Ombudsman faces more flak

Editorial, Normal

The National, Wednesday July 29th, 2015

 THE Ombudsman Commission continues to receive flak from the public and especially so by leaders under its spotlight. 

Political leaders, including colleagues in this current government, have been critical of the Ombudsman Commission. More such disparaging statements came from Imbonggu MP and Minister for Works and Implementation Francis Aw­esa, who questioned the integrity of the commission following a leadership tribunal decision clearing him of any misconduct on Monday.

Awesa said his leadership tribunal case was a ‘trivial’ matter which should not have been brought up by the Ombudsman Commission and which had resulted in wastage of public money.

The tribunal has cleared him of allegations that he had ‘illegally erected a fence at his property in Port Moresby, thus restricting access and causing disharmony and difficulty to the public from July 2007 to March 2013.’ 

Acting on complaints by Awesa’s neighbours in the Toaguba Hill residential area, which the commission viewed as misconduct in office and then referred the matter to the Public Prosecutor’s office for hearing by the leadership tribunal.

The leadership tribunal, having deliberated the matter on the premises of all evidence before it, cleared Awesa of any misconduct.

As stated in our news article on the case yesterday, the ‘offensive fence’ was erected by Awesa in 2005, way before he was first elected into Parliament in the 2007 election.

The leadership tribunal found that the fence was erected legally, meaning that Awesa had obtained all necessary clearances from the NCD Physical Planning office barring a small clerical error with wrong allotment numbers. The primary complaint was that the fence had blocked off ‘public access.’ Contrary to this the leadership tribunal chairman Justice Goodwin Poole ruled that the “fence was not blocking a public access”. 

This is not the first time a leader has been cleared by a leadership tribunal but what makes this case especially interesting is the apparent trivial nature of the matter which obviously had impacted Awesa and his family. Awesa said he had gone through unnecessary strife in the past four months, with his name and reputation dragged down to the bottom of the barrel.

“At the outset, my case was a trivial matter because I built this fence in 2005, got the necessary approvals from the NCDC Physical Planning, Lands Department and the whole due process. It was temporary fence that was done to protect neighbours in the area as a lot of criminal activities were taking place.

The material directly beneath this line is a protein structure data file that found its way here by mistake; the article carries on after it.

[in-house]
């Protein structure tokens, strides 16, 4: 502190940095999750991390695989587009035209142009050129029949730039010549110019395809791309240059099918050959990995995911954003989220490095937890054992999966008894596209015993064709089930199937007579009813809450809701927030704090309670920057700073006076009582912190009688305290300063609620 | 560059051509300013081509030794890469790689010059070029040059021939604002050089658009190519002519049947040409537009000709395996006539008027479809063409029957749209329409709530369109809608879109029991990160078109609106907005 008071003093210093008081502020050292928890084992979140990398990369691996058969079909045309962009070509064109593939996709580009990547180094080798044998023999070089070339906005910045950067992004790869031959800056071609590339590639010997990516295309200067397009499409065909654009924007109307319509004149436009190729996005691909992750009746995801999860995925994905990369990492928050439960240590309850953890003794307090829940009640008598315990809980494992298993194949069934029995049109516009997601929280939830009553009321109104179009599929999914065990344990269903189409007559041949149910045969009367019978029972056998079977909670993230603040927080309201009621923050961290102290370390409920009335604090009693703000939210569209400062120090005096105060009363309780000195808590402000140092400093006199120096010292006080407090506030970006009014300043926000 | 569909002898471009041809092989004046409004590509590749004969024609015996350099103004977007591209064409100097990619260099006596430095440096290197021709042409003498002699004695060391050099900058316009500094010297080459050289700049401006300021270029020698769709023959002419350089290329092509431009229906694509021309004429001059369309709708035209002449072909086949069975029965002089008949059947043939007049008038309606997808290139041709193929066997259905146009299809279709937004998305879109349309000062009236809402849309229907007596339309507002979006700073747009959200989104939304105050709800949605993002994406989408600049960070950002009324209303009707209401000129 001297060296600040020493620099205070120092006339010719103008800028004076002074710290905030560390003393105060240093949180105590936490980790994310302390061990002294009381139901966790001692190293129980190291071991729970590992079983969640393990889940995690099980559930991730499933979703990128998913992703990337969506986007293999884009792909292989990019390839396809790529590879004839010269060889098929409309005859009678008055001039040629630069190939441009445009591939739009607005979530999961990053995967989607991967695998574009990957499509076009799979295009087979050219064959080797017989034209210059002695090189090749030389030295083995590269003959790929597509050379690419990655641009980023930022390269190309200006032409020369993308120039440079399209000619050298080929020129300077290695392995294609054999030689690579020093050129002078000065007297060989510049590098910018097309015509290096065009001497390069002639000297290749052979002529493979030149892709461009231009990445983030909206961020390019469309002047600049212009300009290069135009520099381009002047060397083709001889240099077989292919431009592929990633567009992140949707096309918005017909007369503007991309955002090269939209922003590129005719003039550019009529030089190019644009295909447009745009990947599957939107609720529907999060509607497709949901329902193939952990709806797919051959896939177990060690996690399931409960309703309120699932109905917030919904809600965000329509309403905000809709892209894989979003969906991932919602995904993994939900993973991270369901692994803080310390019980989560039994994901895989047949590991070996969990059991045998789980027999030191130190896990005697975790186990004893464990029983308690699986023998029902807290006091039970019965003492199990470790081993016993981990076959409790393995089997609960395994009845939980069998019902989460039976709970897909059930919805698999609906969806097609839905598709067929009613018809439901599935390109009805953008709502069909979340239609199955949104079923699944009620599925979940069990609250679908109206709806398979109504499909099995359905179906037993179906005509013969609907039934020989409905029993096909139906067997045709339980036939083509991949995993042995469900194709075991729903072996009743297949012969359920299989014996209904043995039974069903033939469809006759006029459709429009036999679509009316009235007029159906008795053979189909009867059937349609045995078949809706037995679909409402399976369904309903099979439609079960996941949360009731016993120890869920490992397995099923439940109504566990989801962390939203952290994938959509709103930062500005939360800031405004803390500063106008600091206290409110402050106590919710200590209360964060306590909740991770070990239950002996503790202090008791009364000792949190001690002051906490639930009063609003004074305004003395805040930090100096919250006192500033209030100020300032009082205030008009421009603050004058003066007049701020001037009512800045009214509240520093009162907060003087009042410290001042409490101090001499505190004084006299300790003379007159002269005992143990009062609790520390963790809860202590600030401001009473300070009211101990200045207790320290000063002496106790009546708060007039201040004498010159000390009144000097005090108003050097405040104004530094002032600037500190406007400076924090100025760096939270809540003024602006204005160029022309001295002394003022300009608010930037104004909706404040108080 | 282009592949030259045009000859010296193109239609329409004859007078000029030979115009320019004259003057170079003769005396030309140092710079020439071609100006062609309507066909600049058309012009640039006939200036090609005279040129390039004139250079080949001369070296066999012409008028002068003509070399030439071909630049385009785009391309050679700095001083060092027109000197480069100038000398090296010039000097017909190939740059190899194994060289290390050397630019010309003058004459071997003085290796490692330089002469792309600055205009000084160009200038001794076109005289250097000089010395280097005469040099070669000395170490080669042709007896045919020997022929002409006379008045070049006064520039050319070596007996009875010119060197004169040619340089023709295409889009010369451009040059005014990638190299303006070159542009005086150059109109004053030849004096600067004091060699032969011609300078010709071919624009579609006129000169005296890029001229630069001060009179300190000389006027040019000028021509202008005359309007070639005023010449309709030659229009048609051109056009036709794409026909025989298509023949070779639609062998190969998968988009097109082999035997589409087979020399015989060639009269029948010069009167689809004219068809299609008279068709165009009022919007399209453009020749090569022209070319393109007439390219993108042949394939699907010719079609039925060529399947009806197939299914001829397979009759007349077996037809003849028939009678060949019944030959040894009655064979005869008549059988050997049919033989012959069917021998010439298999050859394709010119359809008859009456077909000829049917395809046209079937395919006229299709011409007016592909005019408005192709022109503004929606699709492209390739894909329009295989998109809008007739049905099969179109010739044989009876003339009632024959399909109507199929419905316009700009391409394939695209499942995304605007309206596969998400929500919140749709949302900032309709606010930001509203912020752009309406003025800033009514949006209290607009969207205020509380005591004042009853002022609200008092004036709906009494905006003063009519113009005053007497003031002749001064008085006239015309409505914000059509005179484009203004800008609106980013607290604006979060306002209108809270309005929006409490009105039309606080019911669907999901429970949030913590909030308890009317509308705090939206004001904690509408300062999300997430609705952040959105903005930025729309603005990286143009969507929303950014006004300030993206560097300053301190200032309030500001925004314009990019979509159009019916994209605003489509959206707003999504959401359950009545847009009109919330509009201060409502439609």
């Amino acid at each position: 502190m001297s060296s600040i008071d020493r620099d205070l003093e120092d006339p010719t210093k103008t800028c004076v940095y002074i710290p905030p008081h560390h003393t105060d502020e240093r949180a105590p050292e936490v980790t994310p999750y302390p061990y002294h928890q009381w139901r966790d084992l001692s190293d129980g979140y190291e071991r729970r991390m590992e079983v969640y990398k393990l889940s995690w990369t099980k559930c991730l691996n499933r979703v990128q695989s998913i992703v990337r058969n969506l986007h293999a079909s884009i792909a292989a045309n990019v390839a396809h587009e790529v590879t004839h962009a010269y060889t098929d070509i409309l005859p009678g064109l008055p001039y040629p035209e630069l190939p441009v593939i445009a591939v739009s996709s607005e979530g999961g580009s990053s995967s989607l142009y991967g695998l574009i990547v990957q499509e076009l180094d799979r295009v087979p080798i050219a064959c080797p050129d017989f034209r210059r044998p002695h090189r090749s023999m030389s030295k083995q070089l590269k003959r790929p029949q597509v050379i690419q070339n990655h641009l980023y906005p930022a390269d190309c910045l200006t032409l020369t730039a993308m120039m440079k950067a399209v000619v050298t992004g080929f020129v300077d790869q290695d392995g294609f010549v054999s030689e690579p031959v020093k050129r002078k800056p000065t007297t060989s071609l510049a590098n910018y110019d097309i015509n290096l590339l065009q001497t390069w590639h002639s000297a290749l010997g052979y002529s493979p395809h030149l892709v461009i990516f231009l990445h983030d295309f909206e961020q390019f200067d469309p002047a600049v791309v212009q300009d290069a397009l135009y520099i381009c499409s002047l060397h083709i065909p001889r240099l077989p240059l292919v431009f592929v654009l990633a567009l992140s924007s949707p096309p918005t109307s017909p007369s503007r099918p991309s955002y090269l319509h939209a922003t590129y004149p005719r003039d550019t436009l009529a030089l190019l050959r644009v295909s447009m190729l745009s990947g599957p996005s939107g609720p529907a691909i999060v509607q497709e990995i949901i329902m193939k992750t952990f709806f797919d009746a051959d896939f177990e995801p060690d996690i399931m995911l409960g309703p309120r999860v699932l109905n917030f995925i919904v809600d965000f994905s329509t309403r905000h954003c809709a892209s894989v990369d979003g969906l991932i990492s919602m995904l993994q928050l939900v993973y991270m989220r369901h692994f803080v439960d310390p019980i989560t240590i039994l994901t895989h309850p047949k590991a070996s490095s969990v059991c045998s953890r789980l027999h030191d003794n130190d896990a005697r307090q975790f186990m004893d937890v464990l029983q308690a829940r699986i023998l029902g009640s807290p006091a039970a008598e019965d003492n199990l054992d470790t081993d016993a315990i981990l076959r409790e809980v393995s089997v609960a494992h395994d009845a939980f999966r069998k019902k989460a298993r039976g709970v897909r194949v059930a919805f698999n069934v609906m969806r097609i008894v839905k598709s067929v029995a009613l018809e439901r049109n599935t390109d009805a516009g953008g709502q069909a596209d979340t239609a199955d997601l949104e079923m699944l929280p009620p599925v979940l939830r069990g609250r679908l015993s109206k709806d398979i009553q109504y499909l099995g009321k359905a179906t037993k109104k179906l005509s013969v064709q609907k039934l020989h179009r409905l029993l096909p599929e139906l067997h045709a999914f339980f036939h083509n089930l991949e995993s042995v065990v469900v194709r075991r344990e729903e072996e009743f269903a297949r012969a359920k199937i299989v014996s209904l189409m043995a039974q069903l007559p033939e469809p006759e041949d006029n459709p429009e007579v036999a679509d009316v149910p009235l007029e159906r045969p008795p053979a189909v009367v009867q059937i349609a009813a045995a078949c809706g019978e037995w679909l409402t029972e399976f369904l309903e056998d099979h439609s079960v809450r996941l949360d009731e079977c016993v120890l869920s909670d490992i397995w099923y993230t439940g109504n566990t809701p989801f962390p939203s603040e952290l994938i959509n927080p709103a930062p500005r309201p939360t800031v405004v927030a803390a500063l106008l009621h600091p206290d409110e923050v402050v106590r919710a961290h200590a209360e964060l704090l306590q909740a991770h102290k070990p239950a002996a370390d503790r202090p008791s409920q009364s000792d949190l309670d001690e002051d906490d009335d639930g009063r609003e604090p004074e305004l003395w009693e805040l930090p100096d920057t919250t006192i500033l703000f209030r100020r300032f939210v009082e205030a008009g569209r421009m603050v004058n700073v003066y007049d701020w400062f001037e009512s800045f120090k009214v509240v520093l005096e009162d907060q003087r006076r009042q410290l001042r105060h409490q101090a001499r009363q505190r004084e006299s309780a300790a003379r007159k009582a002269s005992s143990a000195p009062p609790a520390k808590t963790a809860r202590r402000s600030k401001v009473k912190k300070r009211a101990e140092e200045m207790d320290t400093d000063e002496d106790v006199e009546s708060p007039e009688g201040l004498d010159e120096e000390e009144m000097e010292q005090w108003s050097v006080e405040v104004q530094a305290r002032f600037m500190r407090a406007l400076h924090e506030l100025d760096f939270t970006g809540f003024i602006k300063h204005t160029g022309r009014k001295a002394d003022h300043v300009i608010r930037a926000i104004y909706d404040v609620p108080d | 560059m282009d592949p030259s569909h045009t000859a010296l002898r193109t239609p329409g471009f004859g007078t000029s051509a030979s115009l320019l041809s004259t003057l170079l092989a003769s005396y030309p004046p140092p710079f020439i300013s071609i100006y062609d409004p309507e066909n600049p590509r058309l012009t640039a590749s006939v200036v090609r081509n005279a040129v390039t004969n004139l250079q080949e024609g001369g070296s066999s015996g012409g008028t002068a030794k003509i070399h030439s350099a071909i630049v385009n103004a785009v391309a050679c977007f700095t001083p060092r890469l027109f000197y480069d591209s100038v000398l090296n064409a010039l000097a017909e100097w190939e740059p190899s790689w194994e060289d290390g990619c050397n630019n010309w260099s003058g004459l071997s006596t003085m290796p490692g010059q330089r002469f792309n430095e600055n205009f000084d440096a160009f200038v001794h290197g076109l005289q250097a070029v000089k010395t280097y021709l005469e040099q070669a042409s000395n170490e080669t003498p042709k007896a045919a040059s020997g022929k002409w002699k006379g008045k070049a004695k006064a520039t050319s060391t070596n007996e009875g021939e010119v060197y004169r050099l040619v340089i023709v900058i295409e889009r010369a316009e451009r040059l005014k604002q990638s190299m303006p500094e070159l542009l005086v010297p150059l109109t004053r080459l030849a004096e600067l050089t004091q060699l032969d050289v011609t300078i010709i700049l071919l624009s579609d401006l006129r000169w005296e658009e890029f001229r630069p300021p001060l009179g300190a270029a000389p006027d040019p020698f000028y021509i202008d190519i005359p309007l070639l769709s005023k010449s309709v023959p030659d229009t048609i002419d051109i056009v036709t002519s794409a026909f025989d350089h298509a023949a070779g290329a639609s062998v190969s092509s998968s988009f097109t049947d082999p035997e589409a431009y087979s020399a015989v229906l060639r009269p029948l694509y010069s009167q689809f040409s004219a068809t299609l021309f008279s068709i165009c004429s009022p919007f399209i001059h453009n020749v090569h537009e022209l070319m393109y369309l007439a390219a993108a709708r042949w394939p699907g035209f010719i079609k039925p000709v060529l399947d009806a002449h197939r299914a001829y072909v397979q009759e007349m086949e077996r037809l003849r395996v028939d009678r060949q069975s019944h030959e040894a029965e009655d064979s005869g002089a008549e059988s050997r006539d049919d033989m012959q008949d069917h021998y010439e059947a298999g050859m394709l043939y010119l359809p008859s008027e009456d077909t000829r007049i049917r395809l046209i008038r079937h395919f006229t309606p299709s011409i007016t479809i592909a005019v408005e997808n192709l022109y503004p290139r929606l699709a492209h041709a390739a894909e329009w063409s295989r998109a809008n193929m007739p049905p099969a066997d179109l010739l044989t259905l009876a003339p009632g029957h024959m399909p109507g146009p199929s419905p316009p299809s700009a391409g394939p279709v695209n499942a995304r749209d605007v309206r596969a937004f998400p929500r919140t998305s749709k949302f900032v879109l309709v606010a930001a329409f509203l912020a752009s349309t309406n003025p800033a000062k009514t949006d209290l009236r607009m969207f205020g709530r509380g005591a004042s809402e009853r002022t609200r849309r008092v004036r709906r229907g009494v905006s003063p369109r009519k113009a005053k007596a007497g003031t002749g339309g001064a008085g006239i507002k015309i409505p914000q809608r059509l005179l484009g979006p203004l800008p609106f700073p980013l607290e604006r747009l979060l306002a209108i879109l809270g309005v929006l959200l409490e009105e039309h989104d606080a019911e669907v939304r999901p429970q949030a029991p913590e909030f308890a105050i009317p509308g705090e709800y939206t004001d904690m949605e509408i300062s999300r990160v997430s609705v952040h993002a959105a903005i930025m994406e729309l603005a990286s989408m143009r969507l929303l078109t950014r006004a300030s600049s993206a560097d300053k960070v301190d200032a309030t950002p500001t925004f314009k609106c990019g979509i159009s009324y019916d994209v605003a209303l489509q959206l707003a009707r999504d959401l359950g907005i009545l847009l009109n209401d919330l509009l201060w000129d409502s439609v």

“They approached me and I applied for the temporary fence to be erected. It’s not a leadership issue as I was not a leader at that time.”

We believe the leader did make similar statements earlier when he was first referred by the OC. 

That the leadership tribunal merely reaffirmed his earlier objections to his referral gives rise to questions whether the matter should have been better arbitrated by a court instead.

He said after the tribunal ruling on Monday, “We are dealing with some unscrupulous foreigners who come here, fly-by-night, who want to destroy the credibility of good people and citizens of this country. This has to stop.”

Awesa may have made a mere allegation but the any suggestion that the OC is being used and dictated to by people acting on personal or business interests rather than the public good and the quest for transparent leadership is disturbing. 

After Monday’s ruling this is Awesa’s rating of the OC: “Their integrity has been destroyed over the last few years because they’re going over trivial cases like my case. My case has cost the State K2 million through the Public Prosecutor’s Office – money that could be well spent on education, health, roads and all other essential services. “It’s a wasteful exercise, and while I know the importance of that organisation, I want them to account,” he said. 

The OC of today is not the same organisation that was established at independence.  Its roles and functions have changed over the years and today it finds itself with greater challenges than ever before.

In its role of the watchdog of the Leadership Code, the OC is ever vigilant against abuse of power and privilege or misconduct by elected and public officials. It is at the same time expected to guard its integrity at all times.